Wednesday, September 16, 2009

Asking After Hawkeye of Fordham and the NYBG

Hawkeye the Ever Vigilant, Fordham Fledge Day- June 14, 2007

I just got this off the NYBG blog. I'm heartbroken. This is the first time I've shed tears for a bird. Maybe because I've only been photographing birds for the last two years, this is the first time that one I've watched regularly has passed on. How awful. : (

Pat Gonzalez

Sadly, Hawkeye, the adult male red-tailed hawk that
nested on the Library building and raised three young this past spring, died July 31. He seems to have ingested poison by eating a rodent that had eaten poison bait, teaching us, once again, that all of nature is connected and reminding us of the impact we have on the food chain. To see photos and read the complete story of eyewitnesses, see the Fordham University blog and The City Birder blog.

Yes Pat, terrible but true. Dear, smart, experienced, clever, beautiful Hawkeye is dead. Likely killed by secondary poisoning from consuming a poisoned rat as were the three 2008 Riverside nest eyasses.

He died while I was at the Pennsic War and by the time I got back and heard about it, not only did I think I was the last to know, but also, his death was so hard for me I could barely think of it without repeatedly bursting into tears. His death has made me terribly afraid for not only the younger inexperienced hawks but also for the mature and wily hawks of name, we have watched season after season.

Long ago I came to the realization that the older hawks, Pale Male, Lola, Pale Male Jr., Charlotte, Mama, Papa, Tristan, Isolde, Big Mama, Rose, and the others weren't just extremely lucky in the game of Rat Russian Roulette. They must have discovered a clue, a "something" that warned them that a rat was poisoned beyond just behavior. Because a poisoned rat initially doesn't act any differently though it is still capable of poisoning the hawk that eats it. So this clue, whether smell, taste, a small bite that induced illness but wasn't virulent enough to kill but taught the clue or something else which cued these hawks not to eat those rats doesn't seem to be present with the new second generation rat poisons.

If Hawkeye, a very successful urban Red-tail who lived, ate, fed his mate Rose and his family, season after season without anyone being poisoned was fooled, then every hawk in the city could be poisoned on any given day. That thought is nearly more than I can bear.

Despair can destroy will but it can also out of desperation catapult one into action. Take action. Investigate. Educate. Do what you can at the very least to get these poisons out of your hawks territories and eventually outlawed all together.

A question occurred to me. If we know that these poisons kill hawks through secondary poisoning, how can this be seen as an accidental poisoning. We know it will kill them if exposed to it by rat eating and these hawks are protected by the 1918 Migratory Treaty Act, why cannot those who put out these poisons be prosecuted under that law?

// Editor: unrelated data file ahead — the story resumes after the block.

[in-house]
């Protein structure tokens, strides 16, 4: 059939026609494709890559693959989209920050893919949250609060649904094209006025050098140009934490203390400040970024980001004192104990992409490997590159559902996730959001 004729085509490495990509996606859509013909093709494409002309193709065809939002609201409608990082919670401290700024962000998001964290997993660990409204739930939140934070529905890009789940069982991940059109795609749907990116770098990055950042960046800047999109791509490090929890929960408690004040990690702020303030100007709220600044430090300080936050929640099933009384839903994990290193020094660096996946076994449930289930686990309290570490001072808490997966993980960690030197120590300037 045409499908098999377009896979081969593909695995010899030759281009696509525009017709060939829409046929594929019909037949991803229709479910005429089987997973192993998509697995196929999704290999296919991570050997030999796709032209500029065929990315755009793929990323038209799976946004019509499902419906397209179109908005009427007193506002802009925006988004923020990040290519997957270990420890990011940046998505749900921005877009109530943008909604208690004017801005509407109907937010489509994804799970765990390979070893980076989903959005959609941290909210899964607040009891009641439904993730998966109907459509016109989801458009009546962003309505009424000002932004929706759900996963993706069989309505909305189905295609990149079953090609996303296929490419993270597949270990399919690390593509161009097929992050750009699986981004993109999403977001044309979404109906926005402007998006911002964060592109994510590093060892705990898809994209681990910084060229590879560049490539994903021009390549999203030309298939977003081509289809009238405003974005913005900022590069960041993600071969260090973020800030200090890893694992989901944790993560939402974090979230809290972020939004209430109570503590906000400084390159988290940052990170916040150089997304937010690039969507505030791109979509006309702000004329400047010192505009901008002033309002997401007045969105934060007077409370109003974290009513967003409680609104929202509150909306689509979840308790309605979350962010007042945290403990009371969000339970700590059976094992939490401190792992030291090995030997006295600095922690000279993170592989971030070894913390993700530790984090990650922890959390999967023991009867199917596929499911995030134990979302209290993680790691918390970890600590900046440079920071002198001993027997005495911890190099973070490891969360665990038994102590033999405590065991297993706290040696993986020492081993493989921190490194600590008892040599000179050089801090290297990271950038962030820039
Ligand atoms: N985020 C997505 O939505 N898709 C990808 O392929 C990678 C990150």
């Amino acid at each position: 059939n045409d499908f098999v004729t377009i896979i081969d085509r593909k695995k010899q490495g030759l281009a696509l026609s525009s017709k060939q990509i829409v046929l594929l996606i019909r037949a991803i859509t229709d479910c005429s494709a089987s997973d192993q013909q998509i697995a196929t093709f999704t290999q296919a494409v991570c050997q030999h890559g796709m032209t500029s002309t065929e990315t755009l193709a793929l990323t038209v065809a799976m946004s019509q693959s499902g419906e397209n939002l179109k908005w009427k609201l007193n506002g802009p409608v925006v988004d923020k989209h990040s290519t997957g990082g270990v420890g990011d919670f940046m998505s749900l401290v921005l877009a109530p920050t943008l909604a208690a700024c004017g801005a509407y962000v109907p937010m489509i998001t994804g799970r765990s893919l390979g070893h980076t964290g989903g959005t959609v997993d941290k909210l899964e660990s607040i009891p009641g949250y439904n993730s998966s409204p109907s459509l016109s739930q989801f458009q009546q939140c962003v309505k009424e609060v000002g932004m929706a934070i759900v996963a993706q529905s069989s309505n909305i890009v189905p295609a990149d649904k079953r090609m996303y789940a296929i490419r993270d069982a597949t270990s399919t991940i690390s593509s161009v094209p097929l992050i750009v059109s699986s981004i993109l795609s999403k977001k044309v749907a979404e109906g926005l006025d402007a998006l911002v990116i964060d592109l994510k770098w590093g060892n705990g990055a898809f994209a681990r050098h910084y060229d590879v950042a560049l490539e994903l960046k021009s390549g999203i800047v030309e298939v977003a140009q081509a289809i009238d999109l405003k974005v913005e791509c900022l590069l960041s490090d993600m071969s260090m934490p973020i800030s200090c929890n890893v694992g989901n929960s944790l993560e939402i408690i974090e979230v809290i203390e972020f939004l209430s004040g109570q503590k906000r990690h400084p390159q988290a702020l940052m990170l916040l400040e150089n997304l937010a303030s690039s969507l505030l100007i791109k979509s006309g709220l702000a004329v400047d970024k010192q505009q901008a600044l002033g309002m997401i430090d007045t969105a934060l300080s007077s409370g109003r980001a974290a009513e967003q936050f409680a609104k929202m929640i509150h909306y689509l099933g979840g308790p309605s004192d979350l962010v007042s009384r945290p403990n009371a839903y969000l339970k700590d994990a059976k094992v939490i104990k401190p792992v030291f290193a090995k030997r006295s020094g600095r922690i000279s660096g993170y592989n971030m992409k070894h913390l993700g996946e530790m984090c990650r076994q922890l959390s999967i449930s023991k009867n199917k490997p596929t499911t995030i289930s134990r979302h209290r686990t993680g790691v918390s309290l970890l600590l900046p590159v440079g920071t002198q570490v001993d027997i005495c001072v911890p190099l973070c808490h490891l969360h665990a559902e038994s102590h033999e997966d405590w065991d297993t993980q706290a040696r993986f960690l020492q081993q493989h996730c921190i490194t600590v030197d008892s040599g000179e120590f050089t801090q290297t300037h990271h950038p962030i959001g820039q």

Donegal Browne


sally said...

agreed. very very sad. there has to be a way to eliminate the use of these poisons. raptors are a sentinel species. if for no other reason, secondary poisoning has been shown to occur despite the labeling on these "safe" poisons and are also a danger to pets, children and possibly our watershed. ddt wasn't removed until it threatened people; perhaps that is what it will take with these rodent poisons, too. does blakeman have any suggestion of action we could possibly coordinate? was hawkeye tested by a lab to confirm the poisoning-that would be valuable evidence.

Donegal Browne said...

As I was out of town, I most likely don't have all the information and I'll check with others but as far as I know Hawkeye, after being picked up, was taken to the Zoo for treatment. Whether they did a necropsy after his death or whether Hawkeye was sent upstate to the NY State wildlife pathologist I don't yet know. From the phrasing I suspect that his symptoms looked looked to be rat poison related and or if there was a necropsy the internal damage was was also a positive for poisoning.

I also have been told that testing for poison and particularly for specific poisons is expensive and also that at times the poison has already passed out of the animal and all you really have left is the damage that was done to make a conclusion about cause of death.

Sally as you volunteer at a rehabilitation facility might you be able to ask them for some specifics about the testing for poisons?

In my personal experience with hawk deaths that looked like secondary poisoning, we have never had a definitive answer.

I really would like one and perhaps we can investigate as to why we don't get them. Is it truly cost? Is it impossible to ascertain? I've heard both. But in fact... What is the deal?